An example of this is a recent logo design for MyModernMet. My initial idea/concept is on the left, the final artwork is on the right.
I don’t always start sketching, often I can start visualising direct in Illustrator. Other times I will have pages and pages of pencil doodles, it just depends on the project. So this is a good example of how this initial gut idea/sketch/concept can evolve. Quite a difference between the two, but the left hand image was created to just ‘portray’ my general idea and direction, without jumping fully in.
The initial idea was VERY loose, but in my head it was fully formed. I have to keep reminding myself that clients don’t actually have access to my thoughts.
It was chosen as a framework from which to explore and expand upon, even though in it’s present form, it was less than appropriate for the clients requirements.Without explaining your methods and your reasoning, showing the left hand idea without any explanation is likely to ‘freak’ someone out. It might seem obvious, but one can forget that you are the only one that truly understands your design process.
I have started using this screenshot as an example of my process with new clients, it demonstrates quite effectibly how a seemingly raw idea can spring to life, given the trust and confidence of the client.
I do stress to each client that during the early stages, what they are seeing are basically the raw visions in my head. I ask them to imagine this image being scribbled in pencil on a napkin. Anything I show at this stage is an ‘idea/sketch/concept’ and needs to be viewed as such. That the client is seeing the raw interpretations of the brief knocking around my mind, rather than a polished final piece of artwork.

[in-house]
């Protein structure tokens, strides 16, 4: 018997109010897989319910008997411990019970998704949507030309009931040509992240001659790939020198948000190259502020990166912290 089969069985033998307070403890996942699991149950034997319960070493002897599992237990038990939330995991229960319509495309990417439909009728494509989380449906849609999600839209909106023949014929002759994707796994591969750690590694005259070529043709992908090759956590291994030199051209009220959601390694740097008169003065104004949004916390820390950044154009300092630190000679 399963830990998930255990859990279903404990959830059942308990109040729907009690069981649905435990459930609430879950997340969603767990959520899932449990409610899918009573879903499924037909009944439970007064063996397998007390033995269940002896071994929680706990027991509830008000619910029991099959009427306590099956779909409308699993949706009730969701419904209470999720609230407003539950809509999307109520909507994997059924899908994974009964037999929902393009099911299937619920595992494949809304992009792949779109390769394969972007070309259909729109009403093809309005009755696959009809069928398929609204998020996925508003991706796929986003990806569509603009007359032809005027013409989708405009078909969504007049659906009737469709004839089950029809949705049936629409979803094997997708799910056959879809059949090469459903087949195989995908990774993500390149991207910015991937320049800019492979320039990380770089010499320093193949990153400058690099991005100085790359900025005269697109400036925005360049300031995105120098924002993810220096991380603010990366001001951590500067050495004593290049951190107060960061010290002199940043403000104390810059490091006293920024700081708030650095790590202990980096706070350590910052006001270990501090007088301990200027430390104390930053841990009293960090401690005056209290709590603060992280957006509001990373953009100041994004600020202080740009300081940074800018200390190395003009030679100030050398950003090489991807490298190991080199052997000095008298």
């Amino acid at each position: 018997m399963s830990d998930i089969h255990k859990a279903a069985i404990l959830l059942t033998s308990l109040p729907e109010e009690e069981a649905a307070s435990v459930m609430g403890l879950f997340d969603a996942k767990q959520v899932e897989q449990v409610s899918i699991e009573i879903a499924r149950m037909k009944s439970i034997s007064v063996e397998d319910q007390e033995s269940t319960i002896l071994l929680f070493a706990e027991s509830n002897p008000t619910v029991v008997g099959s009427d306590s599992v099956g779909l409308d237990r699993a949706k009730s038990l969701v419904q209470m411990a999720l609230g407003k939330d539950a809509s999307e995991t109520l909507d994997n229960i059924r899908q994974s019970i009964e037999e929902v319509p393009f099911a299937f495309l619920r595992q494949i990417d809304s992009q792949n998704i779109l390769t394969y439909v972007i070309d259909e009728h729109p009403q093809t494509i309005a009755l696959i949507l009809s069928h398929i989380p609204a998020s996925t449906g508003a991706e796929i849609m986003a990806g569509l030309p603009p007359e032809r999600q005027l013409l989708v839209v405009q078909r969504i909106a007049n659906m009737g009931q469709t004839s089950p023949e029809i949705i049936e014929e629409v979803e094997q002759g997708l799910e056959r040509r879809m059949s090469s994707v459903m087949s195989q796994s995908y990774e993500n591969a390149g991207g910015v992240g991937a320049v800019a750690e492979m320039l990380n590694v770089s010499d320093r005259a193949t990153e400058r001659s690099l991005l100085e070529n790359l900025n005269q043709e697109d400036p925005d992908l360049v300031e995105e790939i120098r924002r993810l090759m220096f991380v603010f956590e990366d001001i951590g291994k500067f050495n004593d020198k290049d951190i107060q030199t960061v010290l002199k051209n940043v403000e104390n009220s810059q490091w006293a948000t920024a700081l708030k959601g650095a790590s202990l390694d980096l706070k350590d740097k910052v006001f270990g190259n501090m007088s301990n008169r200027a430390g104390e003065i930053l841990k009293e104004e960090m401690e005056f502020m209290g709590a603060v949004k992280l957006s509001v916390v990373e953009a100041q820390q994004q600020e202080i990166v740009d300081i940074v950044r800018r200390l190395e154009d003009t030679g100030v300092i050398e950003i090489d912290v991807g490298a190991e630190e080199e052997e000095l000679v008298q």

I keep reminding the client of this until I am in a position to start showing them more final artwork.
It’s down to you
This was just to give you an idea of how I tackle this particular issue. Providing graphic examples of your process, a before and after can greatly help a client get on board with your logo design process. How you go about it is ultimately down to you, but it’s something I still have to keep reminding myself to do. Just because it’s second nature to me, for others it’s likely to be a totally foreign experience, and baby steps are needed.
The more the client understands ‘you’ and ‘your process’ the happier you all will be, and the project will more likely bop along quite nicely thank you very much.